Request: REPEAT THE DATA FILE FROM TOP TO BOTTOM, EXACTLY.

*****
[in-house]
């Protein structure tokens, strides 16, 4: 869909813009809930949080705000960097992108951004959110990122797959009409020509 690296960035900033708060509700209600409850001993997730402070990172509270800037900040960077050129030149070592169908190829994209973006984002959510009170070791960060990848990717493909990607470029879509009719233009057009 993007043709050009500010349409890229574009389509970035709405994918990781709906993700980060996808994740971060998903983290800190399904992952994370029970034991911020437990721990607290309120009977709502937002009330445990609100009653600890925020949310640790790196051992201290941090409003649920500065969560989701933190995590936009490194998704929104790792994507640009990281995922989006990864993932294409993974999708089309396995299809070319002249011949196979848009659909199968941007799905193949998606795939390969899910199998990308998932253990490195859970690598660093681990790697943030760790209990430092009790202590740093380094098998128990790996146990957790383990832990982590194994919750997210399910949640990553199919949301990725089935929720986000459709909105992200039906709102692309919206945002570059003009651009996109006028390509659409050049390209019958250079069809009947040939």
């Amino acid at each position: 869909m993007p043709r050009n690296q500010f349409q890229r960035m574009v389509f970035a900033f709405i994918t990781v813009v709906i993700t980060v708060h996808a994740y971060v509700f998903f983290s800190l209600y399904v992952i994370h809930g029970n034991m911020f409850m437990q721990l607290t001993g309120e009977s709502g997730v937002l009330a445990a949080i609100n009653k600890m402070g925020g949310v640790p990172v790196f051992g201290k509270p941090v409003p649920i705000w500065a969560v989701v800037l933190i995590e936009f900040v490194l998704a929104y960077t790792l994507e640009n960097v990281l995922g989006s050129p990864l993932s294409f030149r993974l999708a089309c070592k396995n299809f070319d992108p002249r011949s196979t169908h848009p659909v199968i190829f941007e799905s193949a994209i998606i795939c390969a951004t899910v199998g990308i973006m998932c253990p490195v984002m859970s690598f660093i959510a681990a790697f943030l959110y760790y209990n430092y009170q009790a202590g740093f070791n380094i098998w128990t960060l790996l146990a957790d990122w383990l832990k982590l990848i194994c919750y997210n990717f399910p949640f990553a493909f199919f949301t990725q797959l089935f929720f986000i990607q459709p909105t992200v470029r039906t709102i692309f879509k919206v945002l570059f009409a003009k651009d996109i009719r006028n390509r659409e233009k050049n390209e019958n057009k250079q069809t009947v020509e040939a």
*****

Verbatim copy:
[in-house]
């Protein structure tokens, strides 16, 4: 869909813009809930949080705000960097992108951004959110990122797959009409020509 690296960035900033708060509700209600409850001993997730402070990172509270800037900040960077050129030149070592169908190829994209973006984002959510009170070791960060990848990717493909990607470029879509009719233009057009 993007043709050009500010349409890229574009389509970035709405994918990781709906993700980060996808994740971060998903983290800190399904992952994370029970034991911020437990721990607290309120009977709502937002009330445990609100009653600890925020949310640790790196051992201290941090409003649920500065969560989701933190995590936009490194998704929104790792994507640009990281995922989006990864993932294409993974999708089309396995299809070319002249011949196979848009659909199968941007799905193949998606795939390969899910199998990308998932253990490195859970690598660093681990790697943030760790209990430092009790202590740093380094098998128990790996146990957790383990832990982590194994919750997210399910949640990553199919949301990725089935929720986000459709909105992200039906709102692309919206945002570059003009651009996109006028390509659409050049390209019958250079069809009947040939």
């Amino acid at each position: 869909m993007p043709r050009n690296q500010f349409q890229r960035m574009v389509f970035a900033f709405i994918t990781v813009v709906i993700t980060v708060h996808a994740y971060v509700f998903f983290s800190l209600y399904v992952i994370h809930g029970n034991m911020f409850m437990q721990l607290t001993g309120e009977s709502g997730v937002l009330a445990a949080i609100n009653k600890m402070g925020g949310v640790p990172v790196f051992g201290k509270p941090v409003p649920i705000w500065a969560v989701v800037l933190i995590e936009f900040v490194l998704a929104y960077t790792l994507e640009n960097v990281l995922g989006s050129p990864l993932s294409f030149r993974l999708a089309c070592k396995n299809f070319d992108p002249r011949s196979t169908h848009p659909v199968i190829f941007e799905s193949a994209i998606i795939c390969a951004t899910v199998g990308i973006m998932c253990p490195v984002m859970s690598f660093i959510a681990a790697f943030l959110y760790y209990n430092y009170q009790a202590g740093f070791n380094i098998w128990t960060l790996l146990a957790d990122w383990l832990k982590l990848i194994c919750y997210n990717f399910p949640f990553a493909f199919f949301t990725q797959l089935f929720f986000i990607q459709p909105t992200v470029r039906t709102i692309f879509k919206v945002l570059f009409a003009k651009d996109i009719r006028n390509r659409e233009k050049n390209e019958n057009k250079q069809t009947v020509e040939a």